Fun Restaurant Service Project

Fun Restaurant Service Project - Parenting Like Hannah
No A? Walk Away!

Ask any server and they will tell you how deflating their job can be. If they are industrious, they wait on people’s every whim in hopes of adding a few dollars in tips to their less than minimum wage salary. On a bad day, they would have made more money working at a fast food restaurant. Truly good days are often few and far between.

Thankfully, I have never had to wait tables, but my friends who have, tell me stories of the unbelievable rudeness and self-centeredness of many restaurant patrons. Perhaps an even larger insult is that to the majority of restaurant patrons, the worker is a nameless, faceless blob with food.

Restaurant workers will also (sadly) tell you perhaps the worst patrons of all are Christians dining after Church on Sunday. These Christians are not showing the workers God’s love or frankly the respect any human being deserves. God must weep for these poor restaurant workers every Sunday.

I’ll admit, I have had to learn to focus over the years in order to remember to treat the servers who wait on my table as long lost friends and not just my “minions”. Over the last few years, I have really tried to  improve my tendency to not notice the details of life, which unfortunately has sometimes meant not really seeing the people around me. My daughter’s recent Girl Scout Gold Award Project raised my awareness even more as to how important it can be to make a concerted effort to show God’s love to restaurant workers.

Your family can make a difference in the lives of the restaurant employees you encounter! In fact, try to get it to spread to the rest of your congregation. Make Sunday the best day for restaurant workers, instead of the worst. How? Here are some ideas to get you started:

1. When your server greets you, ask him his name and how his day is going. Try to find out one thing your group has in common with your server. Maybe he is a student or she is from a state you just visited on vacation. Can your family make your server laugh before the end of the meal? Does your server seem happier when you leave than when you came into the restaurant (and not because you are leaving!)?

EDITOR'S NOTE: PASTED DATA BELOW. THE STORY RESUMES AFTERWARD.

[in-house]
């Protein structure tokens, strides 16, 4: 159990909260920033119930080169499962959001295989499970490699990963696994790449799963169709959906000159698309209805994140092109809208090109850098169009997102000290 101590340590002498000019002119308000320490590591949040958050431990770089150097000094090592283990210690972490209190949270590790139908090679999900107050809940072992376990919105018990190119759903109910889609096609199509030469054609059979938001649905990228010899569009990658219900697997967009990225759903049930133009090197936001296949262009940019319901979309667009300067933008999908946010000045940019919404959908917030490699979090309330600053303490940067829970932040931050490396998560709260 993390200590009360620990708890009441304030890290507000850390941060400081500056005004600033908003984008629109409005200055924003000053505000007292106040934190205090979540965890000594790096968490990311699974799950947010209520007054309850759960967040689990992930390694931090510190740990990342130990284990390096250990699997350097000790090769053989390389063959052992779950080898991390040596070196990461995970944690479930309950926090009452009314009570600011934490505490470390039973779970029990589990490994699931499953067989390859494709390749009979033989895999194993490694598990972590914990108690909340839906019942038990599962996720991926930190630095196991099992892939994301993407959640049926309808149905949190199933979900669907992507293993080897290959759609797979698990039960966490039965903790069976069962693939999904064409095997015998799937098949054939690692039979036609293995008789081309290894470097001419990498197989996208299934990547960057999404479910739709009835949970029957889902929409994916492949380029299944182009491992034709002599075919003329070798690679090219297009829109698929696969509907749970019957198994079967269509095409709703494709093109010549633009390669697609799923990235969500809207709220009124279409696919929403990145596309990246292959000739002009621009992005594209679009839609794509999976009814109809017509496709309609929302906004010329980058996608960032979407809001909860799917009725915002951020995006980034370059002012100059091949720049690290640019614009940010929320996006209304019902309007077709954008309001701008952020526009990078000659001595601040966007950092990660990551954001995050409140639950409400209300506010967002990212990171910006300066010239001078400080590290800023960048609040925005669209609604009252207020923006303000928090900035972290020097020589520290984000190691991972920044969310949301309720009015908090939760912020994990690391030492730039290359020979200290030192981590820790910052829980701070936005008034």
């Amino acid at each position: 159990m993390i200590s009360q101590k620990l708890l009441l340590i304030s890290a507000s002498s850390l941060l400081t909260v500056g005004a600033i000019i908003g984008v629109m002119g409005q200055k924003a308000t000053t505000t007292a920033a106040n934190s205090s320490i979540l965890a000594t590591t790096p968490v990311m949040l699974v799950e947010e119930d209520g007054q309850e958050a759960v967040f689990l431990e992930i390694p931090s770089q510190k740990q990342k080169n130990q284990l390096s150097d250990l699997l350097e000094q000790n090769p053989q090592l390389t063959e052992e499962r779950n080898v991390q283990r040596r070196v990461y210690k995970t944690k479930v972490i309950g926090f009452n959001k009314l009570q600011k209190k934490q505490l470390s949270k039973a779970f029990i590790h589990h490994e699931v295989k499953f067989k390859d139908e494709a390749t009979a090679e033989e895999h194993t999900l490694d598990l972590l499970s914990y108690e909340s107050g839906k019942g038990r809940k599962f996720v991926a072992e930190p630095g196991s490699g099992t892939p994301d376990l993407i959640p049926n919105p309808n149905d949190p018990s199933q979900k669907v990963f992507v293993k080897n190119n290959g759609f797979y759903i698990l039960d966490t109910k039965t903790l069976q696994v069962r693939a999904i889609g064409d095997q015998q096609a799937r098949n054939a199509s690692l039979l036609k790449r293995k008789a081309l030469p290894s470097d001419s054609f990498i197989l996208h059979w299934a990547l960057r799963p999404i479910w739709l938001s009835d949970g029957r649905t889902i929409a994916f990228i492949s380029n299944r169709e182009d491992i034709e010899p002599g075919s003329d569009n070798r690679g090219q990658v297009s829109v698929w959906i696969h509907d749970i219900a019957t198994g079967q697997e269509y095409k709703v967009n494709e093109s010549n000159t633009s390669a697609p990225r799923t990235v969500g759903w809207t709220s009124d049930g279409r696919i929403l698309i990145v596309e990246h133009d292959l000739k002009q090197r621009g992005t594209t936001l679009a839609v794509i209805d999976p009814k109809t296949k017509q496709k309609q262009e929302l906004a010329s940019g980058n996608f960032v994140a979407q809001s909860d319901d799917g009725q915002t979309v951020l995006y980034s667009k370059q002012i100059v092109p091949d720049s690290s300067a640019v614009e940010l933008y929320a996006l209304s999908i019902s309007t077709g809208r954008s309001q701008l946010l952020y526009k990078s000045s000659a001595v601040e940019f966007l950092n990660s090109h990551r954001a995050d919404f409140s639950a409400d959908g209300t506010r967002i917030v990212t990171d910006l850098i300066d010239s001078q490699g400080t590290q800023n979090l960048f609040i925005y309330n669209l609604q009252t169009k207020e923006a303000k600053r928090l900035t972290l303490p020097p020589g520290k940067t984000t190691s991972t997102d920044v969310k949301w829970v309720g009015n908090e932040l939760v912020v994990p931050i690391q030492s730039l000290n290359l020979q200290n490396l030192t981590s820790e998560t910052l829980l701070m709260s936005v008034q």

2. Keep special requests to a minimum and apologize for making them do extra work to serve you. Yes, I realize it is part of the job, but seriously, haven’t you had family members or house guests who drove you crazy with all of their special requests? Your servers are usually very busy and probably have more tables to wait on than they should. Be respectful of their time and attention. Was anyone at your table actually able to make the server’s job easier? How?

3. Be appreciative. Say thank you for each service they provide for you. Try leaving a 20% tip just to encourage them. Part of my daughter’s Gold Award Project for Girl Scouts was handing out “congratulations” cards to restaurant workers in restaurants with “A” food safety ratings. We have been floored at the positive reaction from restaurant workers. They have even made a special trip to our table to thank us for appreciating the “unseen” hard work of keeping your food safe. (You can print off copies of the cards from the No A? Walk Away! website.) If you don’t have cards with you, write a nice note on the bill. Who at your table does the best job of showing genuine gratitude towards the server? Who was able to make the server feel as if she were a part of your group? Did you find a way to show God’s love to the busboys and cooks in the restaurant?

4. If it is a restaurant you frequent regularly, remember the names of the workers and greet them by name each time you see them. Ask a question about a conversation you had the last time you ate there. Invite them to attend church with you. Was your server interested in visiting your church? Did you leave your server feeling God’s love for her? Does your regular server feel like a part of your group? Would he miss you if you didn’t come in for awhile?

Have fun with it. How many ways can you show restaurant workers God’s love and share your faith with them? I would love for you to share creative ways you have encouraged restaurant workers. You may just help another family share God’s love and faith with someone new at lunch this Sunday!

Published by

Thereasa Winnett

Thereasa Winnett is the founder of Teach One Reach One and blogger at Parenting Like Hannah. She holds a BA in education from the College of William and Mary. She has served in all areas of ministry to children and teens for more than thirty years and regularly leads workshops for ministries and churches. She has conducted numerous workshops, including sessions at Points of Light’s National Conference on Volunteering and Service, the National Urban Ministry Conference, Pepperdine Bible Lectures, and Lipscomb’s Summer Celebration. Thereasa lives in Atlanta, GA with her husband Greg, where she enjoys reading, knitting, traveling and cooking.

Leave a Comment

This site uses Akismet to reduce spam. Learn how your comment data is processed.